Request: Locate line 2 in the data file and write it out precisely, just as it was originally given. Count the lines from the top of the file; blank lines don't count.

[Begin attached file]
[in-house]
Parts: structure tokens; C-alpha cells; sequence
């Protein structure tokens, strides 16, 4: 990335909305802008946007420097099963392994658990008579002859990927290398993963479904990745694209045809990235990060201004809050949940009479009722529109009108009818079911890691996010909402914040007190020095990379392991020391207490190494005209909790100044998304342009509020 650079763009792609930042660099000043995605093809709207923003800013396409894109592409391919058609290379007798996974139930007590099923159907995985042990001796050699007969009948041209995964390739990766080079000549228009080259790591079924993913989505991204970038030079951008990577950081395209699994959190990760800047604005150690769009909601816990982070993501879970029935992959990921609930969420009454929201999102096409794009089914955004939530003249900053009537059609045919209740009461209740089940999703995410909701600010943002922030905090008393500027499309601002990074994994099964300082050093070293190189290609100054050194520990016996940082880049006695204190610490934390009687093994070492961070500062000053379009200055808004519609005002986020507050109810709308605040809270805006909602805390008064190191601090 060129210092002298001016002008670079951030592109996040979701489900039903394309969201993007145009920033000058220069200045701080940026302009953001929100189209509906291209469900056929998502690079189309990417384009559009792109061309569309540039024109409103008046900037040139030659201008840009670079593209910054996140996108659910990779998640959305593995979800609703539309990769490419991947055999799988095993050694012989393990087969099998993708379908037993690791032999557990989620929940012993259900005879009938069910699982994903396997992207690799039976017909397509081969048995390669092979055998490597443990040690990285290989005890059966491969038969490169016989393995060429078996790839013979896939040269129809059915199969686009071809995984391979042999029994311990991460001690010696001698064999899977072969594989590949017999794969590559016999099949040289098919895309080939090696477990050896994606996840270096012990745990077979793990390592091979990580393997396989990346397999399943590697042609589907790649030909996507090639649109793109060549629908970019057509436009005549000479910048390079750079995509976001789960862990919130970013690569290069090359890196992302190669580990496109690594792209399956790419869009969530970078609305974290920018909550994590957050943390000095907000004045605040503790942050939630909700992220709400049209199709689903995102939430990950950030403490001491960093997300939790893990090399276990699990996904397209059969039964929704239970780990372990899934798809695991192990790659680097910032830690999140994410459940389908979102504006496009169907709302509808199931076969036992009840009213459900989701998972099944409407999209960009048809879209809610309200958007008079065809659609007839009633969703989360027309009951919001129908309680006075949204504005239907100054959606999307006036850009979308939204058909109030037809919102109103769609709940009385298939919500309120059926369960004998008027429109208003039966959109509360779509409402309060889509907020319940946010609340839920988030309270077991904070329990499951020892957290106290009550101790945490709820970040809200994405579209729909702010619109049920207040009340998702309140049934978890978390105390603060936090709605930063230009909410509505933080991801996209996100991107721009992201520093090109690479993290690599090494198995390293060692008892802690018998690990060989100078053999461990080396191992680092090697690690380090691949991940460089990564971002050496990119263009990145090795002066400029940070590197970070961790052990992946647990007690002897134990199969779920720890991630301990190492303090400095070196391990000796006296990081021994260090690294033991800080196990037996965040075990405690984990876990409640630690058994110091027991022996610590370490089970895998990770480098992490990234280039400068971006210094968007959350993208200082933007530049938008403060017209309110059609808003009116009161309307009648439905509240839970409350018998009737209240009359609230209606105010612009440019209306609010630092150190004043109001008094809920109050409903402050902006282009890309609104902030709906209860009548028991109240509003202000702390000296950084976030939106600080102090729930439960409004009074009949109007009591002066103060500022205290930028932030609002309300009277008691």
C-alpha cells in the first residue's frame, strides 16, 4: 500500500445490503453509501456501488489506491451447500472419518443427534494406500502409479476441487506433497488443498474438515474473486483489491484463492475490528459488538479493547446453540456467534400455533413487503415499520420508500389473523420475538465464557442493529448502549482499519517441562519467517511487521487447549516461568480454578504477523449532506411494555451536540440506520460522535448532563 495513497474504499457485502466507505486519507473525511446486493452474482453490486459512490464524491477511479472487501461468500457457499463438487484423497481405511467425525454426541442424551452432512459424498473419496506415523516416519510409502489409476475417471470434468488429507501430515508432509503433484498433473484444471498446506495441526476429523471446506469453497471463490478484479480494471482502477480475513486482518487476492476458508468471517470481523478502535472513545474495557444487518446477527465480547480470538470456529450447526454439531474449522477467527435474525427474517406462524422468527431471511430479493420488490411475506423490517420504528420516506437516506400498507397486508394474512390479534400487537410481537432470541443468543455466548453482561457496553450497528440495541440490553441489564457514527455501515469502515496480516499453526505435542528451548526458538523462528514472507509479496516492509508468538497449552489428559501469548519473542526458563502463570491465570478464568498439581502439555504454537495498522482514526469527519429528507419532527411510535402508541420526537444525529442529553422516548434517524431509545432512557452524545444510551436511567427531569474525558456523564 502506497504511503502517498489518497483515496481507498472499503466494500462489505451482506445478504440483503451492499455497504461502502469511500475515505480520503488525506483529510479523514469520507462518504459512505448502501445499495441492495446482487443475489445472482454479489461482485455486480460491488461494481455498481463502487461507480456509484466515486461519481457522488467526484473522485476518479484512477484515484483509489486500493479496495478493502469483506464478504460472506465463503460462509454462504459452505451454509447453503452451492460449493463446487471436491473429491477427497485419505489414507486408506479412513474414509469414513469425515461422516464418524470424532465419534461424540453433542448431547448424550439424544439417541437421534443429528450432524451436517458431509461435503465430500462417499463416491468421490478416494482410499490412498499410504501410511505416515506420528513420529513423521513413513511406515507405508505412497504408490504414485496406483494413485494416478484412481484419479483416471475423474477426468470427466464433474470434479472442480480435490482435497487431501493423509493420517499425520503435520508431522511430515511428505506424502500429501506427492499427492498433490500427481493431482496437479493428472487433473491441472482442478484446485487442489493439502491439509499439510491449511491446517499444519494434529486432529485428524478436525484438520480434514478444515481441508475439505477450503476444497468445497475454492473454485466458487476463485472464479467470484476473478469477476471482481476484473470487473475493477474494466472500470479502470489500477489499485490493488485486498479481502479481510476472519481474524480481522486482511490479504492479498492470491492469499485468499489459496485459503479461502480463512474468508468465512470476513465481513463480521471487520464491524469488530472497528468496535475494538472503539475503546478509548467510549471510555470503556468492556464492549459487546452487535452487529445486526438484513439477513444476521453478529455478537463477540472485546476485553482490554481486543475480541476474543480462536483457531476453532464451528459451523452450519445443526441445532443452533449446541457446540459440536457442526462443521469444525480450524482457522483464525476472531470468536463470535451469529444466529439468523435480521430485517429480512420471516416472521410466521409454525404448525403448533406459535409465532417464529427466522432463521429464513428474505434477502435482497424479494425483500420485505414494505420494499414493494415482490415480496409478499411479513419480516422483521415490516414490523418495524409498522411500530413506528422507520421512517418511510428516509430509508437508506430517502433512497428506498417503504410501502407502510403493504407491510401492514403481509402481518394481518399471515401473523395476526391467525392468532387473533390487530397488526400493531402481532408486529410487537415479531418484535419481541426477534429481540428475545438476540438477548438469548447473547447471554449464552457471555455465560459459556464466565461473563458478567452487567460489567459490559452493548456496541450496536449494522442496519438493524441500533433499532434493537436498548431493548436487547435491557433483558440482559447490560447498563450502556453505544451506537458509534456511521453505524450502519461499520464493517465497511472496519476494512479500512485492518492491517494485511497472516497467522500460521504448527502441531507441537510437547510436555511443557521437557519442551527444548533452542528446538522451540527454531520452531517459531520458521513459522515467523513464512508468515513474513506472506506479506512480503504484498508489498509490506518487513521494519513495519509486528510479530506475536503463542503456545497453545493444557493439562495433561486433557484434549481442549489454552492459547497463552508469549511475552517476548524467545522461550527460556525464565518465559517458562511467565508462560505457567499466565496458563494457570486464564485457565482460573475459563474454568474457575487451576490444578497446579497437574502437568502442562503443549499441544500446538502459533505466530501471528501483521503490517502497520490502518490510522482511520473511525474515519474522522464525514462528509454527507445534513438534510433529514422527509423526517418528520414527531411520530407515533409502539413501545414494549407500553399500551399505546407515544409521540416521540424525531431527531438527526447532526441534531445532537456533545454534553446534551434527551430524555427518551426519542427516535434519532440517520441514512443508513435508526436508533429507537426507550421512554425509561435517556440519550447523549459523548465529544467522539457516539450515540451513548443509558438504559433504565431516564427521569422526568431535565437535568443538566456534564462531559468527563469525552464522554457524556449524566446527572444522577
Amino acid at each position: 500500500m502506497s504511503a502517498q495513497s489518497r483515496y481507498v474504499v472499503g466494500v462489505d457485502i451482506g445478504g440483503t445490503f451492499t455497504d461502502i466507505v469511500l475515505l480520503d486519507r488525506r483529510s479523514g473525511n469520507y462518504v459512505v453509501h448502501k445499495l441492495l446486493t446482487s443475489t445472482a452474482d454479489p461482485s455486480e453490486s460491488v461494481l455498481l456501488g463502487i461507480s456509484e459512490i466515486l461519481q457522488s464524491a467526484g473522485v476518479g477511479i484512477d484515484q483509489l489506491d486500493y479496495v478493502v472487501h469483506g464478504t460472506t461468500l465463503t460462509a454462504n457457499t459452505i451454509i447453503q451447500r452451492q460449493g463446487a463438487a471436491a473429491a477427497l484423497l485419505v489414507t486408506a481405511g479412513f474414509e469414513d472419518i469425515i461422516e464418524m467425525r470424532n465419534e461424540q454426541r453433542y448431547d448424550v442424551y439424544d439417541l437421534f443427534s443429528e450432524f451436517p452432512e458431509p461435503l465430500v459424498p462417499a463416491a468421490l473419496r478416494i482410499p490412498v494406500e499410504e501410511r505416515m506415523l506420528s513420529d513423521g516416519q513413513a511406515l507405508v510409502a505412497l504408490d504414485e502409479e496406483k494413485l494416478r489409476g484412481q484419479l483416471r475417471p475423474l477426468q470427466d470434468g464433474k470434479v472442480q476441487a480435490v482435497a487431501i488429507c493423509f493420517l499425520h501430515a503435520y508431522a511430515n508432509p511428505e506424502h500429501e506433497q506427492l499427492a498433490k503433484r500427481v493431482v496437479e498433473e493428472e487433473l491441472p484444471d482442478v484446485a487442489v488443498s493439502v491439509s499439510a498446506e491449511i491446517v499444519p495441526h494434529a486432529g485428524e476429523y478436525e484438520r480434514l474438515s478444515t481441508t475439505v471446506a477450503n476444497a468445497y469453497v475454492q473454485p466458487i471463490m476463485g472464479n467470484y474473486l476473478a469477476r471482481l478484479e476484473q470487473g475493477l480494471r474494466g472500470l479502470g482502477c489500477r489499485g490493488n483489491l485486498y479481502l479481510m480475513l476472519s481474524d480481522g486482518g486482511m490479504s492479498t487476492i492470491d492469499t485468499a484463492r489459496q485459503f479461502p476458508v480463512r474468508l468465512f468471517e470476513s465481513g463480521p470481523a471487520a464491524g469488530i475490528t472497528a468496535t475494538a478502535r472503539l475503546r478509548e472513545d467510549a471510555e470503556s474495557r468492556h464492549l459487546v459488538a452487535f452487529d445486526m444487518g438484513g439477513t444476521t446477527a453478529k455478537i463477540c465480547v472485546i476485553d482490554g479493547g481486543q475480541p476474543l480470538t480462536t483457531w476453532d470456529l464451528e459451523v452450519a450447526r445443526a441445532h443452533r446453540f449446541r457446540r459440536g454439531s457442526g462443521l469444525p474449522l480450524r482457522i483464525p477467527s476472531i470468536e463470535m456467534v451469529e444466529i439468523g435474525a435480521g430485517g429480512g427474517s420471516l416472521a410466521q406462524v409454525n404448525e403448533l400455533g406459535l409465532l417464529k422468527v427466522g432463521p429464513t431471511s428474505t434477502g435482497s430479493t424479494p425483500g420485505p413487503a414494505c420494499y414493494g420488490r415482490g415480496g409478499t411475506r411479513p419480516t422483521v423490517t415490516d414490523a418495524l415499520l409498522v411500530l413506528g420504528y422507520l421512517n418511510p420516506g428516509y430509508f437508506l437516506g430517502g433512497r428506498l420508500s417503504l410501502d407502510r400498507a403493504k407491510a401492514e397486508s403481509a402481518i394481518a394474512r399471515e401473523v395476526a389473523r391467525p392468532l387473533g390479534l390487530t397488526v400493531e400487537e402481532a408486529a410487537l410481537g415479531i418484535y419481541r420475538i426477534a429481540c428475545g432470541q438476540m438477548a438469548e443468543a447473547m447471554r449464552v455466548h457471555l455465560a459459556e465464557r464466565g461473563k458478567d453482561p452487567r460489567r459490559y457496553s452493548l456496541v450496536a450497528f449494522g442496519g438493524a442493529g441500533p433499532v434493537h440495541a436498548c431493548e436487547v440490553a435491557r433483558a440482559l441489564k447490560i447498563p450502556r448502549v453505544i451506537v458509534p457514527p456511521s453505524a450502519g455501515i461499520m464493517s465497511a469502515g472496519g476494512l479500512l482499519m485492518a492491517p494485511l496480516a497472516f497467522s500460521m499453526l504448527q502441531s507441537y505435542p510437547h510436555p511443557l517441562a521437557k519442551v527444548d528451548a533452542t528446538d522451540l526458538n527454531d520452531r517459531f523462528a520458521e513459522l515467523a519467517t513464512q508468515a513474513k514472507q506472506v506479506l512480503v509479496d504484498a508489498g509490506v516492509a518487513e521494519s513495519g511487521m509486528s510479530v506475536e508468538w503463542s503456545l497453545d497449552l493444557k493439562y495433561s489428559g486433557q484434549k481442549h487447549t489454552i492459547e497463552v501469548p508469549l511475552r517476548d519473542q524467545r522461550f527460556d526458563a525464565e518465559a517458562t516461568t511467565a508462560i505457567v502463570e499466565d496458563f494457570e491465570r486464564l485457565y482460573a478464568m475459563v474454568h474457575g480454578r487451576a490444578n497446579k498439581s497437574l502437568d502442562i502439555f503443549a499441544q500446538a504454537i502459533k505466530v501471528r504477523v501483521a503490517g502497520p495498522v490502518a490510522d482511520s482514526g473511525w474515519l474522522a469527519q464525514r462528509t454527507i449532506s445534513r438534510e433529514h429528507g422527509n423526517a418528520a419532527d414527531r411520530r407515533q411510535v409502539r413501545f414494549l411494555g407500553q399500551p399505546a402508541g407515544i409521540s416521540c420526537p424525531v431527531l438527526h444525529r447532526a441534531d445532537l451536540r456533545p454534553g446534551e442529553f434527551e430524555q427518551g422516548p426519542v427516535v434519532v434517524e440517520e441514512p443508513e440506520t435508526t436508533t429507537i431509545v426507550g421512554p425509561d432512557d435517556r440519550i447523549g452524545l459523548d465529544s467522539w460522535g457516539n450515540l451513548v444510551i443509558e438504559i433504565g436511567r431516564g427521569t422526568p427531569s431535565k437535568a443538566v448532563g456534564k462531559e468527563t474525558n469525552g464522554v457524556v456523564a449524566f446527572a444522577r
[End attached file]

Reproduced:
Parts: structure tokens; C-alpha cells; sequence